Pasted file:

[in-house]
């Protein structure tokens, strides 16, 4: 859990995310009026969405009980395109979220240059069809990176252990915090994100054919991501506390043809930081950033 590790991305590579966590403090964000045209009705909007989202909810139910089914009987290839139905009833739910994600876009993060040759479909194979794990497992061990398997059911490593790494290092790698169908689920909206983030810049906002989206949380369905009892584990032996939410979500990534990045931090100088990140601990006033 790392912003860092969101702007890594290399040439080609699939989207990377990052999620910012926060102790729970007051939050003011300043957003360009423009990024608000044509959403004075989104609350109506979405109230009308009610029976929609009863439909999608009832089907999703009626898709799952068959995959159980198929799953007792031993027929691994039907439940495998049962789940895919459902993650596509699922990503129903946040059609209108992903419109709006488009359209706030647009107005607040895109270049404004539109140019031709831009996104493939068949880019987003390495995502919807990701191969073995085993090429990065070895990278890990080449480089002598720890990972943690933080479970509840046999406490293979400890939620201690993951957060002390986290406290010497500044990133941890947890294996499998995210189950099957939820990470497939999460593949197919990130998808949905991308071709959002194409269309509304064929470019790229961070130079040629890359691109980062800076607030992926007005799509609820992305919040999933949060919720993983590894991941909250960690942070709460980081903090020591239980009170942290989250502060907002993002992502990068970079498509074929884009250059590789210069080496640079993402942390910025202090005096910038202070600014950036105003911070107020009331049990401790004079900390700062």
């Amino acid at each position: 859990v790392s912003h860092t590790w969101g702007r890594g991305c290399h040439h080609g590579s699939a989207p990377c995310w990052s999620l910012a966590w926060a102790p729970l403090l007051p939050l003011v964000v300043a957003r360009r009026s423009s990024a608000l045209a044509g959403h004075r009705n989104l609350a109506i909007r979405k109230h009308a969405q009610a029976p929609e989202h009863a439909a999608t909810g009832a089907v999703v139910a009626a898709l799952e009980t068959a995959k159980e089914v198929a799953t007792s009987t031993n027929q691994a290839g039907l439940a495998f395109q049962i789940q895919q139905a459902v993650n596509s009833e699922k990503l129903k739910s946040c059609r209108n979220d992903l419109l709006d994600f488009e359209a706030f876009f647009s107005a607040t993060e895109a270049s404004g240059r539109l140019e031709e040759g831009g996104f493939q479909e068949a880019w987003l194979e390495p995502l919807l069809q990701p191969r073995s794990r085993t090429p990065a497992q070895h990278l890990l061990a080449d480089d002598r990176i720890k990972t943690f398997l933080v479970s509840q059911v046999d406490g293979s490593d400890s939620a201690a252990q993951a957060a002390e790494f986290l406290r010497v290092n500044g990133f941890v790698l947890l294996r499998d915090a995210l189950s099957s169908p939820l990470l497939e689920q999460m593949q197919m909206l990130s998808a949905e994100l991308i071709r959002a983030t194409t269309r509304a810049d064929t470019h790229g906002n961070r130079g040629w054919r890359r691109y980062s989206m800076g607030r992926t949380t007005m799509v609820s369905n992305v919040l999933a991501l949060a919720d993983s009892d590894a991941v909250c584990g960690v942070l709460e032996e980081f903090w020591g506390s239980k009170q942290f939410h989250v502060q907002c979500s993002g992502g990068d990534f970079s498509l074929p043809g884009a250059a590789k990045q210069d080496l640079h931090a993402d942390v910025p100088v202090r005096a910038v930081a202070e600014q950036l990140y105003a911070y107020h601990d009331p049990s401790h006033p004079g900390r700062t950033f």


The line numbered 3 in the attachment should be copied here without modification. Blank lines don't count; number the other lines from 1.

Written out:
């Amino acid at each position: 859990v790392s912003h860092t590790w969101g702007r890594g991305c290399h040439h080609g590579s699939a989207p990377c995310w990052s999620l910012a966590w926060a102790p729970l403090l007051p939050l003011v964000v300043a957003r360009r009026s423009s990024a608000l045209a044509g959403h004075r009705n989104l609350a109506i909007r979405k109230h009308a969405q009610a029976p929609e989202h009863a439909a999608t909810g009832a089907v999703v139910a009626a898709l799952e009980t068959a995959k159980e089914v198929a799953t007792s009987t031993n027929q691994a290839g039907l439940a495998f395109q049962i789940q895919q139905a459902v993650n596509s009833e699922k990503l129903k739910s946040c059609r209108n979220d992903l419109l709006d994600f488009e359209a706030f876009f647009s107005a607040t993060e895109a270049s404004g240059r539109l140019e031709e040759g831009g996104f493939q479909e068949a880019w987003l194979e390495p995502l919807l069809q990701p191969r073995s794990r085993t090429p990065a497992q070895h990278l890990l061990a080449d480089d002598r990176i720890k990972t943690f398997l933080v479970s509840q059911v046999d406490g293979s490593d400890s939620a201690a252990q993951a957060a002390e790494f986290l406290r010497v290092n500044g990133f941890v790698l947890l294996r499998d915090a995210l189950s099957s169908p939820l990470l497939e689920q999460m593949q197919m909206l990130s998808a949905e994100l991308i071709r959002a983030t194409t269309r509304a810049d064929t470019h790229g906002n961070r130079g040629w054919r890359r691109y980062s989206m800076g607030r992926t949380t007005m799509v609820s369905n992305v919040l999933a991501l949060a919720d993983s009892d590894a991941v909250c584990g960690v942070l709460e032996e980081f903090w020591g506390s239980k009170q942290f939410h989250v502060q907002c979500s993002g992502g990068d990534f970079s498509l074929p043809g884009a250059a590789k990045q210069d080496l640079h931090a993402d942390v910025p100088v202090r005096a910038v930081a202070e600014q950036l990140y105003a911070y107020h601990d009331p049990s401790h006033p004079g900390r700062t950033f």